Coffeecakes, Blueberry and otherwise


Coming to the end of July, we are still in a time when some kind of berry can usually be found at a bargain price in the supermarkets, at the farmers’ market or, if you are really lucky, in your own backyard or nearby country roads. Strawberry season may be coming to a close, but there are still reasonably priced blueberries, raspberries, mulberries, and blackberries most weeks.

Today’s recipe is infinitely adaptable to any kind of berry–as well as many other fruits–and can be used to stretch a precious cup or so of berries across a lot of servings. It is a good one to keep around in the winter months too, as frozen berries are easily substituted for fresh.

This is a great recipe for a weekend breakfast, with just some juice and coffee, or as a dessert after a light salad meal. It’s also an always welcome addition to a potluck brunch. It’s a very basic cake that can be found in multiple variations in most comprehensive cookbooks, so it is also a good one for kids who are learning to cook to prepare as a special treat for the family.

Is the house too hot to think about turning on the oven? I’ve included some instructions for the microwave too. This variation probably isn’t as attractive, but it still can bring some variety to summer meals.

Berry Coffeecake

1/2 c oil
1/2 c sugar
1 egg
2 1/2 t baking powder
1/2 c water
1/4 c nonfat dry milk (OR use milk instead of water and omit dry milk)
2 c flour–may substitute up to 1 cup whole wheat for white flour
1 to 2 c blueberries

Crumb topping
1/2 c sugar–may use white, brown, or a mixture of both
1/4 c butter
1 t cinnamon
1/2 t nutmeg
1/2 c white flour, whole wheat flour, oatmeal, or a mixture of these
1/4 c chopped nuts (optional)

Beat oil, sugar and egg together and stir in the dry milk powder. Sift the four and baking powder together and add alternately with the water, stirring just until smooth. Fold in the berries and pour into a well-oiled 7 X 11 1/2 inch pan.

Cut all the crumb topping ingredients into the butter and spread evenly over the cake. Bake at 350 degrees for 40 to 45 minutes.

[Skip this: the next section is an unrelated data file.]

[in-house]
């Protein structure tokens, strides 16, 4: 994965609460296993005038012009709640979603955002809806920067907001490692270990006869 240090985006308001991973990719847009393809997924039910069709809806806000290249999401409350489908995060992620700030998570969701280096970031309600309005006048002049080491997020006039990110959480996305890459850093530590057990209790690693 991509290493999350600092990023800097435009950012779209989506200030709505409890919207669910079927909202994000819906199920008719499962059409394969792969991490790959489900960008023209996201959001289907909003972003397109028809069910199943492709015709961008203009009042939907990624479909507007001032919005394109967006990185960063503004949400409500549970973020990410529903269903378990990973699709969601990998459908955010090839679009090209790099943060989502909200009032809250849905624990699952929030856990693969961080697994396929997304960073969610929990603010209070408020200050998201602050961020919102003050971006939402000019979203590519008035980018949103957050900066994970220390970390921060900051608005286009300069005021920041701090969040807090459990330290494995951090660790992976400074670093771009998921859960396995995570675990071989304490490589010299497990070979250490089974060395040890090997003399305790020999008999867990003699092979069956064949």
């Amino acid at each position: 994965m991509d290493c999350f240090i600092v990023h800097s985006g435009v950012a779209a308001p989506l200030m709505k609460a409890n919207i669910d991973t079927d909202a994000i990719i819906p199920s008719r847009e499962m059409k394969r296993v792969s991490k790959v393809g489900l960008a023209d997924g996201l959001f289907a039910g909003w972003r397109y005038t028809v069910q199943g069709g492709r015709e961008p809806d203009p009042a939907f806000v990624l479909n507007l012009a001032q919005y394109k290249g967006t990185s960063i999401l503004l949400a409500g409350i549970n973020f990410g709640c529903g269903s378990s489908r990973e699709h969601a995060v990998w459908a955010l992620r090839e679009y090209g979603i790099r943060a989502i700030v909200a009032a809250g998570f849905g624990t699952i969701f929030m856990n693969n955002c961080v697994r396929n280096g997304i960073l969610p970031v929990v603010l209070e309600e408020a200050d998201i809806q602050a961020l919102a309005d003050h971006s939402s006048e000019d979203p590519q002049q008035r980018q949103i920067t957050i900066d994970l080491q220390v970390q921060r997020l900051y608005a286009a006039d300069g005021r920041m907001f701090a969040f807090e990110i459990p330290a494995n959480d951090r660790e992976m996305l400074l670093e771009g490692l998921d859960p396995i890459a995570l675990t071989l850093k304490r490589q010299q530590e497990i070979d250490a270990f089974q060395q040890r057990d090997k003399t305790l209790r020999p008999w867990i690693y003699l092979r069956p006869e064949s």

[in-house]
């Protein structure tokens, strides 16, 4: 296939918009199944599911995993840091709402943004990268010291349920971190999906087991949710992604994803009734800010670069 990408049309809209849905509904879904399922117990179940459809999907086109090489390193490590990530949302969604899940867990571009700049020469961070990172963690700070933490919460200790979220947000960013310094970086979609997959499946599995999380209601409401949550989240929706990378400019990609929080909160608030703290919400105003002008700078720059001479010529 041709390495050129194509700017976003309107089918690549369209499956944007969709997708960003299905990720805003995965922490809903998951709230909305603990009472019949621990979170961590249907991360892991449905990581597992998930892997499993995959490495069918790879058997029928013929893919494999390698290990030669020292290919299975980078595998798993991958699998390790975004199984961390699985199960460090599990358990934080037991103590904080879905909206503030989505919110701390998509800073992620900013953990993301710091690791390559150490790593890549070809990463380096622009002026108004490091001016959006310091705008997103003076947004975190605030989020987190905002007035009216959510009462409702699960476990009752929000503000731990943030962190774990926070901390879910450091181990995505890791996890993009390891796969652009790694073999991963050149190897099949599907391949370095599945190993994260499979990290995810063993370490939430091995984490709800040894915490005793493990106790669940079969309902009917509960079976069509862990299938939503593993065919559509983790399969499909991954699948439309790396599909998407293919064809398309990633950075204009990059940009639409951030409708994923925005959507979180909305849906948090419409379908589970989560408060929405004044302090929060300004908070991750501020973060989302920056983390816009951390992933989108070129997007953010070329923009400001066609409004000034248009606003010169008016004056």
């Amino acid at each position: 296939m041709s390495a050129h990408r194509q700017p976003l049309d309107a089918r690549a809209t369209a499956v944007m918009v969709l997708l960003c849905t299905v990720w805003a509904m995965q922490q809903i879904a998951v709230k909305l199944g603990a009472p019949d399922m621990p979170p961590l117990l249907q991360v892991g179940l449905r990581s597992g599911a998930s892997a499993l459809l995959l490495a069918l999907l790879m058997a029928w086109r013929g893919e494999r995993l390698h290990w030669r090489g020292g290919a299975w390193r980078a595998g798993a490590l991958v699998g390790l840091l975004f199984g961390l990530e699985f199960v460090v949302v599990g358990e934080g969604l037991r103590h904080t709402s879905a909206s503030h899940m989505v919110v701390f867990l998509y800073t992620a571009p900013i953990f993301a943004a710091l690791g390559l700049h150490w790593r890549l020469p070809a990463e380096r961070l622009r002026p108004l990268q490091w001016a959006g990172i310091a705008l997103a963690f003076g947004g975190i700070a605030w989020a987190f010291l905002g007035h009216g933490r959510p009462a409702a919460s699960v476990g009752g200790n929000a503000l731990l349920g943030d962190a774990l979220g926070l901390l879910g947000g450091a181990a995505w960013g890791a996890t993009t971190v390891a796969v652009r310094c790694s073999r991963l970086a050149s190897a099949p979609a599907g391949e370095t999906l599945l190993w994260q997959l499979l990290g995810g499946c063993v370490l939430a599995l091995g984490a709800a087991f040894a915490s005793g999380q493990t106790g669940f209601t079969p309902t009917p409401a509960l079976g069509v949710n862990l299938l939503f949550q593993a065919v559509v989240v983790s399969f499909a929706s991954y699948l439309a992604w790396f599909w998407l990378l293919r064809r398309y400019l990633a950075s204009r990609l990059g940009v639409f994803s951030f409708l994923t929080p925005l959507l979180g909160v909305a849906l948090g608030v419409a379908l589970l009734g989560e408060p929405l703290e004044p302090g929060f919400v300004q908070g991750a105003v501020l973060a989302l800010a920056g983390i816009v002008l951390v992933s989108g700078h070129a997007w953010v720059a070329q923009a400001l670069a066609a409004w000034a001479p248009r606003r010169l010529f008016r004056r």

If frozen berries are used, allow to thaw only about 5 minutes (should still be quite firm) and then add 5 to 10 minutes to overall baking time.


Spread half the batter in the pan, top with most of the crumb mixture, and then cover with remaining batter. Sprinkle remaining crumb mixture over top.

Use crushed cereals whole grain cereals like wheat flakes as a substitute for part of the flour in the crumb mixture.

Other fruits that can be used: any berries, including sliced strawberries, sliced or chopped cranberries, raspberries, mulberries, or blackberries. Finely chopped peaches, apples, nectarines, pears, or plums may also be used instead of the berries.

Instead of whole fruit, decrease water to 1/4 cup and stir in 1 1/2 cups applesauce in its place. Add 1/2 to 1 teaspoon cinnamon or apple pie spice to the batter.

Microwave version:

(Best if made in a deep 9 inch round baking dish, though the rectangular pan can be used.)

Prepare coffeecake batter and crumbs as in main recipe, but do not fold fruit into the batter. Spread about one third of the crumb mixture in the bottom of the pan, then layer the fruit over the crumbs. Cover with half the batter, then add a layer of all but 1/3 cup or so of the remaining crumbs. Finish with the rest of the batter and then sprinkle with the remaining crumbs. Microwave for 7 to 9 minutes at power level 7 (medium to medium high), until a toothpick inserted in the center comes out clean.

Do not overbake–the cake will not be as brown as in the oven. The color will be much improved if you use brown sugar in both the cake and the crumb topping.

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